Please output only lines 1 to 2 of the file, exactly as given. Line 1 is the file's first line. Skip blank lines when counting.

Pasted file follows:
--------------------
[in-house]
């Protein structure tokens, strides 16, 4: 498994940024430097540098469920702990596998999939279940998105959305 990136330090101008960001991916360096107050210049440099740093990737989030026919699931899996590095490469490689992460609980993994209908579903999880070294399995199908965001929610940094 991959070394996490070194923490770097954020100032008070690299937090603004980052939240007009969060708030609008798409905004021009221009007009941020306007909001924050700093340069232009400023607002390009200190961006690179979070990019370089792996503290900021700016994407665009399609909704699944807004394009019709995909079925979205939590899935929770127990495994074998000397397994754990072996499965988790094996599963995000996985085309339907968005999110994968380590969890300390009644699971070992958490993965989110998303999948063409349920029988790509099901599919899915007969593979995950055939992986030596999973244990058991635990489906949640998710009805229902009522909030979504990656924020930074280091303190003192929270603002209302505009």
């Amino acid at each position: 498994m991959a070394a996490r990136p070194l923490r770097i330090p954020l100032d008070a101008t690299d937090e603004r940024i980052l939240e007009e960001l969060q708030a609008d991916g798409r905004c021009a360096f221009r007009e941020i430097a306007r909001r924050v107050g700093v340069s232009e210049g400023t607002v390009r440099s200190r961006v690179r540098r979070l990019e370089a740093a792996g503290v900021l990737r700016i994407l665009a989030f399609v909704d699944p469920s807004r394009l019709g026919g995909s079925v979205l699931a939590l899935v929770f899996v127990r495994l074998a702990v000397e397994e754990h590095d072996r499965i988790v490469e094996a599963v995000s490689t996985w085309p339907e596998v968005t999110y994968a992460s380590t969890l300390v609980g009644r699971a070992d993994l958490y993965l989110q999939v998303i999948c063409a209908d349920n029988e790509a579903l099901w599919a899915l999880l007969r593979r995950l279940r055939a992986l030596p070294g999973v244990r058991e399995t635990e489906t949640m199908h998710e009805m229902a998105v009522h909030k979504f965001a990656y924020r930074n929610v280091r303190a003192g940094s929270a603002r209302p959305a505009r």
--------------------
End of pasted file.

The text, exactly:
[in-house]
């Protein structure tokens, strides 16, 4: 498994940024430097540098469920702990596998999939279940998105959305 990136330090101008960001991916360096107050210049440099740093990737989030026919699931899996590095490469490689992460609980993994209908579903999880070294399995199908965001929610940094 991959070394996490070194923490770097954020100032008070690299937090603004980052939240007009969060708030609008798409905004021009221009007009941020306007909001924050700093340069232009400023607002390009200190961006690179979070990019370089792996503290900021700016994407665009399609909704699944807004394009019709995909079925979205939590899935929770127990495994074998000397397994754990072996499965988790094996599963995000996985085309339907968005999110994968380590969890300390009644699971070992958490993965989110998303999948063409349920029988790509099901599919899915007969593979995950055939992986030596999973244990058991635990489906949640998710009805229902009522909030979504990656924020930074280091303190003192929270603002209302505009």